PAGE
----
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European Union (EU) leaders met over the weekend to discuss plans on how to restore confidence in the euro and to prevent a future euro-zone crisis. German Chancellor Angela Merkel informally presented a competitiveness pact designed to bolster the competitiveness of the euro-zone economies. The proposals, developed by Germany and supported by France, called for increases in retirement ages, limits to wage increases, and harmonization across the EU for corporate and other taxes rates. Chancellor Merkel indicated that the aim of the proposal was to identify the best practices among euro-zone members and have others adopt them. The plan also called for a “debt brake” that would limit the ability of governments to access funds from the capital markets to continue spending. Ms. Merkel’s proposals highlighted sharp disagreements among the EU members. The heated discussions even involved some of the 10 EU leaders whose countries are not in the euro zone over concerns that the plans could undermine a single European market. The leaders were unable to reach consensus on plans to strengthen the EU bailout fund, but will hold further discussions in March. Lack of substantive progress on a comprehensive plan to restructure the EU could renew euro volatility in the financial markets.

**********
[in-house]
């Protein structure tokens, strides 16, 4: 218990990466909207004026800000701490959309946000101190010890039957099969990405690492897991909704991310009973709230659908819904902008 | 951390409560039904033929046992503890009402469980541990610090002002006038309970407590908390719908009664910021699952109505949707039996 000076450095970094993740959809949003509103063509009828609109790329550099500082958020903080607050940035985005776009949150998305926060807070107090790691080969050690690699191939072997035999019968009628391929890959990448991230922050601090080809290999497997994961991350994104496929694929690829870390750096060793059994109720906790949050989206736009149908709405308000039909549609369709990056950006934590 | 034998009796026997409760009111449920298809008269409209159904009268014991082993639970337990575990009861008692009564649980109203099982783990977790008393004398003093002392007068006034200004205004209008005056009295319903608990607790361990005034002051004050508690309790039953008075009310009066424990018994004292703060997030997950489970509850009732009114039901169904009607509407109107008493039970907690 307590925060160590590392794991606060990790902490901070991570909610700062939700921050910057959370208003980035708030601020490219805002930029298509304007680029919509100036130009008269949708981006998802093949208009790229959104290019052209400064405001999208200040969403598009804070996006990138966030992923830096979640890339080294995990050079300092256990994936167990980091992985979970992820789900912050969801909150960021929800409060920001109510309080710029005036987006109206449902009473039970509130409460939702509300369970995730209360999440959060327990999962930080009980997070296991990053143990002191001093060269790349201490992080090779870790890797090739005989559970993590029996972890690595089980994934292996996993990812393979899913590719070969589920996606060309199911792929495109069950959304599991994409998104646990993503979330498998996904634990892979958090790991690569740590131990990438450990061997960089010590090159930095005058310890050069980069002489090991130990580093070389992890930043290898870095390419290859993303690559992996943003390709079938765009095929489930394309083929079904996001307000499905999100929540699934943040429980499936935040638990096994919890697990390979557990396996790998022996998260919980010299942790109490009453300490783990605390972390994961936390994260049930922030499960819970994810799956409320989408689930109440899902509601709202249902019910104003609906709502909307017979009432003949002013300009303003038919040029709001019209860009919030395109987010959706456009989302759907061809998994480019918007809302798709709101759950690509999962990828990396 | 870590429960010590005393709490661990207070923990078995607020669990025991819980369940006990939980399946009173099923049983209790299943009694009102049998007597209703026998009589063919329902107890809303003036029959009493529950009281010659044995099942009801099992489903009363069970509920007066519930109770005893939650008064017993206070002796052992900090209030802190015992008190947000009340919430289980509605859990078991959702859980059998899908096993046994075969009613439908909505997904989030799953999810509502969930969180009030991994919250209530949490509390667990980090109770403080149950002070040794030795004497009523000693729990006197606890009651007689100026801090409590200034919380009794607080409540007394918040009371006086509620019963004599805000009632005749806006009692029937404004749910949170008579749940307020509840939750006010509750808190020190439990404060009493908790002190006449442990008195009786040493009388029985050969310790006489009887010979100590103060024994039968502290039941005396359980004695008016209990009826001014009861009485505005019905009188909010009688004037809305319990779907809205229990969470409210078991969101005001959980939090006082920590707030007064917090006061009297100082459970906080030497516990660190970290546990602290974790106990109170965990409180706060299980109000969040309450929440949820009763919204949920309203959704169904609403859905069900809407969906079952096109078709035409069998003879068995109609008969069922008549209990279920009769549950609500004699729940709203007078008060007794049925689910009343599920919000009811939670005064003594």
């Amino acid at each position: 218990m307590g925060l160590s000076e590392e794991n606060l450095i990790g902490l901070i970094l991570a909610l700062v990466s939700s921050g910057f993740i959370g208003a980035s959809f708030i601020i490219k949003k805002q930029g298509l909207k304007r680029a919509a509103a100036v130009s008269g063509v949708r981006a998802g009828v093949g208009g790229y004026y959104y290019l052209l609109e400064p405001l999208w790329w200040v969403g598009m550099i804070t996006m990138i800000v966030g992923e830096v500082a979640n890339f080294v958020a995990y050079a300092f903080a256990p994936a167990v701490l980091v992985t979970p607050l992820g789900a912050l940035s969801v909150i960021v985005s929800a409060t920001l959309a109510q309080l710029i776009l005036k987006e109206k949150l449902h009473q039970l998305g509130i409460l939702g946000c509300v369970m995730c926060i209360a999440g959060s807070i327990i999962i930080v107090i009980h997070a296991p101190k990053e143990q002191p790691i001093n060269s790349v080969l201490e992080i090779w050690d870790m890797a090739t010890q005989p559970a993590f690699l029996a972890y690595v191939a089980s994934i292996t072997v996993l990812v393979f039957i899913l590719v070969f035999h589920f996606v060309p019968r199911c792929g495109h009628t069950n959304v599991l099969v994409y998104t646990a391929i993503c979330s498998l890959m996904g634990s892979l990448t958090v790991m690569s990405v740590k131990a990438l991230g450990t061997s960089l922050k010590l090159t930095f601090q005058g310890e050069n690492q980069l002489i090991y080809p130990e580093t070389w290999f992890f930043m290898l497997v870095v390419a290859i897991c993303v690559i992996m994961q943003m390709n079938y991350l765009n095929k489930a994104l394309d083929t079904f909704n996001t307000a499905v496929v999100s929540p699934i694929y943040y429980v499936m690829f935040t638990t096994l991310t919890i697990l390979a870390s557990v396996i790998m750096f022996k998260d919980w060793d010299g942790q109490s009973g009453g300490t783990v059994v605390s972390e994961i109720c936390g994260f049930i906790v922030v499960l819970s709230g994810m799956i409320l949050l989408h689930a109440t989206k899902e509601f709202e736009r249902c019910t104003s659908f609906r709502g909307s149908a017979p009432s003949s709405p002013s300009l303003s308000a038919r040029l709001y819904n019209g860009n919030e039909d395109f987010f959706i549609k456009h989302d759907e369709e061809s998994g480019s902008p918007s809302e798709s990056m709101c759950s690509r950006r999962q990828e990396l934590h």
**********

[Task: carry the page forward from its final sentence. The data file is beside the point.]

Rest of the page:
QUESTIONS FOR DISCUSSION:

  1. The level of disagreement and the divergent views at the summit have some doubting whether a substantive plan could be agreed to by the end of March. How long can the EU continue to debate the issues rather than take action before the euro-zone suffers perhaps irreparable harm?
  2. As the euro zone’s largest economy, Germany is likely to bear the brunt of the financial burden for any financial rescue of the euro. Is Germany wise to insist on changes in competitiveness policy by euro-zone members before agreeing to an expansion of the bailout fund, even if it creates volatility in the currency markets?
  3. The official age to receive retirement benefits is 58 in Greece but 65 in Germany. French President Nicolas Sarkozy endured a difficult political battle in order to increase France’s retirement age last summer. Will it be possible to get consensus across the EU members as to the appropriate retirement age?

SOURCE: Fidler, S., & Forelle, C. (2011, February 5). European leaders clash in summit. Wall Street Journal, p. A7. (Retrievable online at: http://online.wsj.com/article/SB10001424052748704709304576123751044549920.html)

Related video clip: Merkel promises euro zone stability pact soon. (Retrievable online at: http://www.euronews.net/2011/02/03/merkel-promises-euro-zone-stability-pact-soon/)

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